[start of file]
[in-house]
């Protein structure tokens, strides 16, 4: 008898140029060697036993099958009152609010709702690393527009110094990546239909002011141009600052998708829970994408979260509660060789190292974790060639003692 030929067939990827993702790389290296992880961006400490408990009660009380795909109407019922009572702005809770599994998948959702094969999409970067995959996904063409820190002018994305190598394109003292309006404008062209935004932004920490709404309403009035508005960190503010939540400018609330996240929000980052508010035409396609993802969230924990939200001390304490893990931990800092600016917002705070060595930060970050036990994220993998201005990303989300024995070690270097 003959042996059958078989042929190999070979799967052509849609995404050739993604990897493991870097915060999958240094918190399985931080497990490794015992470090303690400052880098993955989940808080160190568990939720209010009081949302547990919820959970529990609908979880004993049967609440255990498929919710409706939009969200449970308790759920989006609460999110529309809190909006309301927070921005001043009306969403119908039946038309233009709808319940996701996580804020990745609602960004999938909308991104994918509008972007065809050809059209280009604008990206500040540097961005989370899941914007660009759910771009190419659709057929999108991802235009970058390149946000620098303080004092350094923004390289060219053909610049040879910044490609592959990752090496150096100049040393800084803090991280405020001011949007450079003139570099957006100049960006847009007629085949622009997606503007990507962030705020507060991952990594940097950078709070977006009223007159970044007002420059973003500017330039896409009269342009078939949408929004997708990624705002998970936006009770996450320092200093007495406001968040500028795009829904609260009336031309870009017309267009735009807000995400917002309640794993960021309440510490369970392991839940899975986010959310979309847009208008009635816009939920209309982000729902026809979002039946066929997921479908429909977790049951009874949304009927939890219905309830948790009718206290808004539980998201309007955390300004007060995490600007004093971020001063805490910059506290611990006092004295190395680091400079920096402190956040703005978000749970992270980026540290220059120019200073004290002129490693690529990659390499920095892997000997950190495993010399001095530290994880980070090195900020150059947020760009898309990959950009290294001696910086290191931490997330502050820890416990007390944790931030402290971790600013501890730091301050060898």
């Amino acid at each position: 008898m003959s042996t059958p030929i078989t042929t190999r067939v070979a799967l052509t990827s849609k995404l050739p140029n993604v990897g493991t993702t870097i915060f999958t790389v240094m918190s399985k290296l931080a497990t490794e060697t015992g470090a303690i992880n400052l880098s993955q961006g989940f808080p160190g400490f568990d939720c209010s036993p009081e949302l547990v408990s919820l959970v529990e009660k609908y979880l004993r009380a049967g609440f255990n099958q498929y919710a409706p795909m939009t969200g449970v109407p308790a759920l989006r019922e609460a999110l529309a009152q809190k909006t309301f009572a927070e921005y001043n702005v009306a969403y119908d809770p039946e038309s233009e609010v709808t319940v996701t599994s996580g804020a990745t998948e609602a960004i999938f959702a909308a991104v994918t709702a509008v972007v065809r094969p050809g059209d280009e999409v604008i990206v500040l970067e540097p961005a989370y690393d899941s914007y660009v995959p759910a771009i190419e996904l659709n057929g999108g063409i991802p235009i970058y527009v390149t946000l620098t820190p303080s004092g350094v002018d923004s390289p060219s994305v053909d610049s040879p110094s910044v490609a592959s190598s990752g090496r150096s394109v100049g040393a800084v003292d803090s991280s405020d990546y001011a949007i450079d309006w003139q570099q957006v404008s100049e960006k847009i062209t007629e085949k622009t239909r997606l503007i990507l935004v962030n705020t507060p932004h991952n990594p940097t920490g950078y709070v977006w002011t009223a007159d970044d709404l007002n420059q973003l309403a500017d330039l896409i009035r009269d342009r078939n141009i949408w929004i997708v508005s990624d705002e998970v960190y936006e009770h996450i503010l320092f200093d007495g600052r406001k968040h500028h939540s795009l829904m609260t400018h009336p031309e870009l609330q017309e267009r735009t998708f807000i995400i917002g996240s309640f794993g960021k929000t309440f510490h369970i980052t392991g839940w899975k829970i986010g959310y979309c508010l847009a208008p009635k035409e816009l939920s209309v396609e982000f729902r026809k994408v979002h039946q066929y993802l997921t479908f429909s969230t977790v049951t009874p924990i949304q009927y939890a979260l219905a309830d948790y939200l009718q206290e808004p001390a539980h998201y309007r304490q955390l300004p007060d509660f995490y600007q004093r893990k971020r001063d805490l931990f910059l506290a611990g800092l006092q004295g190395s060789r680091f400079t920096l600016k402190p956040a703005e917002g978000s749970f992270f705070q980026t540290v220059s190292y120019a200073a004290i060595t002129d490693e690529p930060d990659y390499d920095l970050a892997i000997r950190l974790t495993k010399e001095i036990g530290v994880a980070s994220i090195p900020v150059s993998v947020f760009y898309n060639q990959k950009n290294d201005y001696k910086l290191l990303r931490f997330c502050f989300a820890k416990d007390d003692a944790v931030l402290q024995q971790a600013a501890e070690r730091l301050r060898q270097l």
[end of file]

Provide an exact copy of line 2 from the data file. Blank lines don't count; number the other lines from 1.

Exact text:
């Protein structure tokens, strides 16, 4: 008898140029060697036993099958009152609010709702690393527009110094990546239909002011141009600052998708829970994408979260509660060789190292974790060639003692 030929067939990827993702790389290296992880961006400490408990009660009380795909109407019922009572702005809770599994998948959702094969999409970067995959996904063409820190002018994305190598394109003292309006404008062209935004932004920490709404309403009035508005960190503010939540400018609330996240929000980052508010035409396609993802969230924990939200001390304490893990931990800092600016917002705070060595930060970050036990994220993998201005990303989300024995070690270097 003959042996059958078989042929190999070979799967052509849609995404050739993604990897493991870097915060999958240094918190399985931080497990490794015992470090303690400052880098993955989940808080160190568990939720209010009081949302547990919820959970529990609908979880004993049967609440255990498929919710409706939009969200449970308790759920989006609460999110529309809190909006309301927070921005001043009306969403119908039946038309233009709808319940996701996580804020990745609602960004999938909308991104994918509008972007065809050809059209280009604008990206500040540097961005989370899941914007660009759910771009190419659709057929999108991802235009970058390149946000620098303080004092350094923004390289060219053909610049040879910044490609592959990752090496150096100049040393800084803090991280405020001011949007450079003139570099957006100049960006847009007629085949622009997606503007990507962030705020507060991952990594940097950078709070977006009223007159970044007002420059973003500017330039896409009269342009078939949408929004997708990624705002998970936006009770996450320092200093007495406001968040500028795009829904609260009336031309870009017309267009735009807000995400917002309640794993960021309440510490369970392991839940899975986010959310979309847009208008009635816009939920209309982000729902026809979002039946066929997921479908429909977790049951009874949304009927939890219905309830948790009718206290808004539980998201309007955390300004007060995490600007004093971020001063805490910059506290611990006092004295190395680091400079920096402190956040703005978000749970992270980026540290220059120019200073004290002129490693690529990659390499920095892997000997950190495993010399001095530290994880980070090195900020150059947020760009898309990959950009290294001696910086290191931490997330502050820890416990007390944790931030402290971790600013501890730091301050060898």